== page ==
|By Lori MacVittie||
|June 17, 2014 10:00 AM EDT||
"Stop thinking...let things happen...and be...the ball."
Some of you will remember Caddyshack - that campy '80s movie in which Chevy Chase often offered crazy advice, like "be the ball." For those of you who don't (because you're too young or were living under a rock), the premise of this particular piece of advice was along the lines of Obi-Wan's "Use the force, Luke" encouragement. To put it more simply (and without a metaphor) become a part of that which is important to what you're trying to achieve. Understand your goals from the perspective of the thing that achieves it.
In the case of many operator today that means you must "be the cloud you want to use."
The reality is that shadow IT (or whatever you want to call it) exists because current infrastructure is not as flexible, easy to use or as fast to provision as that in the cloud. Neither does existing licensing and billing for on-premise solutions meet the current, just-in-time attitude associated with cloud and agile business models.
Ultimately, what DevOps seeks to achieve is accelerated application deployment. That's why cloud in all its forms - public, private and hybrid - continue to gain mindshare, traction and customers.
The public cloud model serves as the archetypal rapid deployment model. With APIs that encourage automation and orchestration and a billing model that favors the transient nature of demand for resources, the cloud model presents the penultimate experience for operators and developers with respect to getting applications to market. Fast.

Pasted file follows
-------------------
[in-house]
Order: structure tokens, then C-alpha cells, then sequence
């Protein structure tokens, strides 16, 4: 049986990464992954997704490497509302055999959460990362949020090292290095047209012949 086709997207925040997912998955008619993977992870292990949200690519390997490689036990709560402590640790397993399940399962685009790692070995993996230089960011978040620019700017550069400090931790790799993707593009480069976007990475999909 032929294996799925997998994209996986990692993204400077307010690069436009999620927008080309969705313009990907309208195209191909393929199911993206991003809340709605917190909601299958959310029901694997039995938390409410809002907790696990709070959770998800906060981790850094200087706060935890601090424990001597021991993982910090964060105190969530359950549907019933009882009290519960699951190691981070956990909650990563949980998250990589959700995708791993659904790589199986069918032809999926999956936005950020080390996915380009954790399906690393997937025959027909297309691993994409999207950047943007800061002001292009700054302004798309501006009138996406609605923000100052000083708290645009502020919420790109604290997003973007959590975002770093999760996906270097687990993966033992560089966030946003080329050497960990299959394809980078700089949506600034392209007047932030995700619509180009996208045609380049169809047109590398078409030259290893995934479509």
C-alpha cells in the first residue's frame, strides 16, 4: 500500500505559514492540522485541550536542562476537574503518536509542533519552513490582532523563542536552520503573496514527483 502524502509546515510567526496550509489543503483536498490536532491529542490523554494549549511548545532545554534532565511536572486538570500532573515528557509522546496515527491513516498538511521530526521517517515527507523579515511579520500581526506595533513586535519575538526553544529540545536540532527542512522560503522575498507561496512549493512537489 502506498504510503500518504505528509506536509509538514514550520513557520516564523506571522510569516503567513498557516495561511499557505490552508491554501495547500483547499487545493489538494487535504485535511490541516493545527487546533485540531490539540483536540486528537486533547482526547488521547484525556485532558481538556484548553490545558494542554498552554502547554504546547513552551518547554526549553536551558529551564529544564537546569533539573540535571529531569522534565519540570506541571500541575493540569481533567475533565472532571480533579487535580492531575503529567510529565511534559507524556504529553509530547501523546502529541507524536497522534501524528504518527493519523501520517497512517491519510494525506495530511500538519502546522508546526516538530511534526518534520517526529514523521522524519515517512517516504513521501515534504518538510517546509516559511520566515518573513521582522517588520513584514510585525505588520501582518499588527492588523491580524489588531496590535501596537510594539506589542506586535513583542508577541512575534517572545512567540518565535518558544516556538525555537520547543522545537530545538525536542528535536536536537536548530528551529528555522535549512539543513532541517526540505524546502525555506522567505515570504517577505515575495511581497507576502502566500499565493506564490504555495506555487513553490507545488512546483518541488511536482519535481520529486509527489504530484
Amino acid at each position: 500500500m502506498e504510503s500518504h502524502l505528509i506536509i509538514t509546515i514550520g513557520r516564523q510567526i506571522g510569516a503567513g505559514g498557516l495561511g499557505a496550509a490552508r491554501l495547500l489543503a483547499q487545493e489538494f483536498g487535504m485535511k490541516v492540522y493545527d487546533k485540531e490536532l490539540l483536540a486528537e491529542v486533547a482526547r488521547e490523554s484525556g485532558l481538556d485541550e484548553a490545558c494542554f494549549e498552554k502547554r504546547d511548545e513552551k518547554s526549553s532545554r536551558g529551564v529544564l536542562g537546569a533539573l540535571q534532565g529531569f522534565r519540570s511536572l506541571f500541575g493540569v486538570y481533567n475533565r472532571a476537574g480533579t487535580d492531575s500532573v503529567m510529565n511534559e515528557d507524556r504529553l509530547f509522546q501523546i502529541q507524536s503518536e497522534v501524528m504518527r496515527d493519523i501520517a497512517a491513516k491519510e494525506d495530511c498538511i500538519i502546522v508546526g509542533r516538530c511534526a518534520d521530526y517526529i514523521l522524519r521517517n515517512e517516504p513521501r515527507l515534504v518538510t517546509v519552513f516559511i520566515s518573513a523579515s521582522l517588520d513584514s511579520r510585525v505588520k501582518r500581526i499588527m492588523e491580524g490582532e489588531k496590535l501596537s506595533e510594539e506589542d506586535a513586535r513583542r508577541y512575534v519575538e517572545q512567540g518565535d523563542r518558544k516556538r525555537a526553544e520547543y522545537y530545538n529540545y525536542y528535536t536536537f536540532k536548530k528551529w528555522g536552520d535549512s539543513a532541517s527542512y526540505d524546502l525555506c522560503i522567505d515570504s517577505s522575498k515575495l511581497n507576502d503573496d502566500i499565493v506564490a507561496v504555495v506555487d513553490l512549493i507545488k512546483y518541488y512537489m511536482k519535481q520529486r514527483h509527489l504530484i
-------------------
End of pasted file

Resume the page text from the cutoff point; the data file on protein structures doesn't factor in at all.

But notice it's only the penultimate experience. That's because there are still aspects of cloud which frustrate both business and operations alike after deployment. Concerns with performance and migration between environments continues to give many enterprises enough pause that while they are embracing public cloud, it's a tentative embrace based more on the understanding that the relationship is born out of necessity, not necessarily love. It's an arranged marriage with political and financial benefits, not the product of true love that simply cannot be kept apart.
Because of this, hybrid cloud is inevitable. There will be applications deployed in both public and on-premise models, and eventually the expectation of a seamless transition between the two will become more than expectation - it will become a demand. A requirement. A must have.
That's more problematic for operations (and thus DevOps) than it is app dev. Virtualization, containers, and other technology has enabled a much simpler path forward (and outward) for applications than for its critical infrastructure. And while for some the simplest answer is to simply virtualize that infrastructure, too, there remain obstacles peculiar to the network that prevents Occam's Razor from cutting through that technical red tape.
Thus, it remains critical for infrastructure of all kinds to adjust to better fit within this abstracted, API-driven, software-defined world of cloud - both on and off-premise. APIs must be provided. It must be cloud-ready. Billing models require adjustment. And rapid provisioning will be enabled, or else.
It is these requirements that are necessary to enable operations to be the cloud they want to use. Modern APIs enable automation through scripting and integration with cloud management platforms (OpenStack, VMware, CA). New acquisition, licensing and billing models enable the "sometimes on, sometimes off" usage patterns common to many existing (maintenance windows still exist in the enterprise, after all) and new (adoption is always erratic in the beginning) applications.
Thus it's important for critical infrastructure - the pieces of "the network" that are considered imperative to an application deployment - are able to be deployed both on-premise and in the cloud with equal alacrity and, one hopes, with the same capabilities.
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